At a pinch you might be able to digitise your slides by photographing them with a digital camera although the results won’t be as good as with a dedicated scanner. If you don’t already have a scanner, you could try this method first before deciding whether to buy one. Ideally you’ll need to use a camera with a good macro capability otherwise the slide probably won’t fill the entire field of view. You’d then have to crop the resulting image, losing resolution and detail.
Attach your slide to a sheet of frosted glass or Perspex with a light source behind it – ideally a bright overcast sky. You should put your camera on a tripod too. Also, make sure your slides are meticulously clean – we'll come to this in a minute.
For most people the technology of choice will be a scanner, however there are a couple of things to look out for in choosing a suitable model. First you must choose a scanner that has a film capability (i.e. slides and negatives) otherwise you’ll only be able to scan traditional printed photos.
Just as important in providing a good-quality result is the overall build quality and the optics. These are hard to quantify so make your buying decision only after reading our reviews of scanners in your price range.
A speck of dust represents a larger proportion of the area of a small slide than of a large print so cleanliness is essential. Before scanning do all you can to remove dust and hairs. You can use one of the soft brushes with a built-in blower that are available from photographic shops but compressed air aerosols, as available from electronic component suppliers, are even better.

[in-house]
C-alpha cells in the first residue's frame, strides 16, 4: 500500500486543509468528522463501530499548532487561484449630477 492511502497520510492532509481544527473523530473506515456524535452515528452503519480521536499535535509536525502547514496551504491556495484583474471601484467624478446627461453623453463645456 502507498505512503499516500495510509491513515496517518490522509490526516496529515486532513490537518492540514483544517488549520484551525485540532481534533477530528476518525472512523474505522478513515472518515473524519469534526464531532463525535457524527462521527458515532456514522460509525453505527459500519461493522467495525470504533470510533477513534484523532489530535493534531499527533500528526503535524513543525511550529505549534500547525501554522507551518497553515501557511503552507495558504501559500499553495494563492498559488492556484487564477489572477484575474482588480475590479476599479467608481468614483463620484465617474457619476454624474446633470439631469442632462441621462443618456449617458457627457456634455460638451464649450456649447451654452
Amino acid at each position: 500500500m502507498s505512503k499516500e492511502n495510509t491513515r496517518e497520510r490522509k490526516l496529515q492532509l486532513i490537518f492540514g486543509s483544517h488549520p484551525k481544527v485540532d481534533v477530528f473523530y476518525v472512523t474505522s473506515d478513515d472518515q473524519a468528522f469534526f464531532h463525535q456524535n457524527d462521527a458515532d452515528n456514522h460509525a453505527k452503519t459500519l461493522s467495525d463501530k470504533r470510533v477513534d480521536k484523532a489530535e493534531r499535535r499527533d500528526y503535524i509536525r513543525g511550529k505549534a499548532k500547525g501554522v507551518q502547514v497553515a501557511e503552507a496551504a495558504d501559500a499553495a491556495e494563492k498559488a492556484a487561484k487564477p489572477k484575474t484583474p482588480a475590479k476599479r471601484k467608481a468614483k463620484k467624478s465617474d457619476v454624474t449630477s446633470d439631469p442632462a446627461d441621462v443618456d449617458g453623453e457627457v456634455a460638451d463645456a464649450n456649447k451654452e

Scanners will cope with most slides but the automatic exposure could be fooled with scenes containing lots of white (e.g. a snowy scene) or lots of black. If, as a result, your whites or blacks come out as grey you’ll need to override the automatic exposure. Having got your scan, take a good look at it on-screen to make sure it’s not marred by dirt that you hadn’t been able to remove from the slide. If you’re not happy with it in this respect you’ll have to remove the dust spots or hairs using your photo editor.
For a step-by-step guide to retouching your scans using Photoshop, see Restoring your photos.
An alternative to DIY scanning is to use the services of a company offering a professional scanning service. Not only will you get better results but you’ll save yourself quite some time too. Prices start at about 50p per slide although it gets cheaper if you have lots of slides to scan.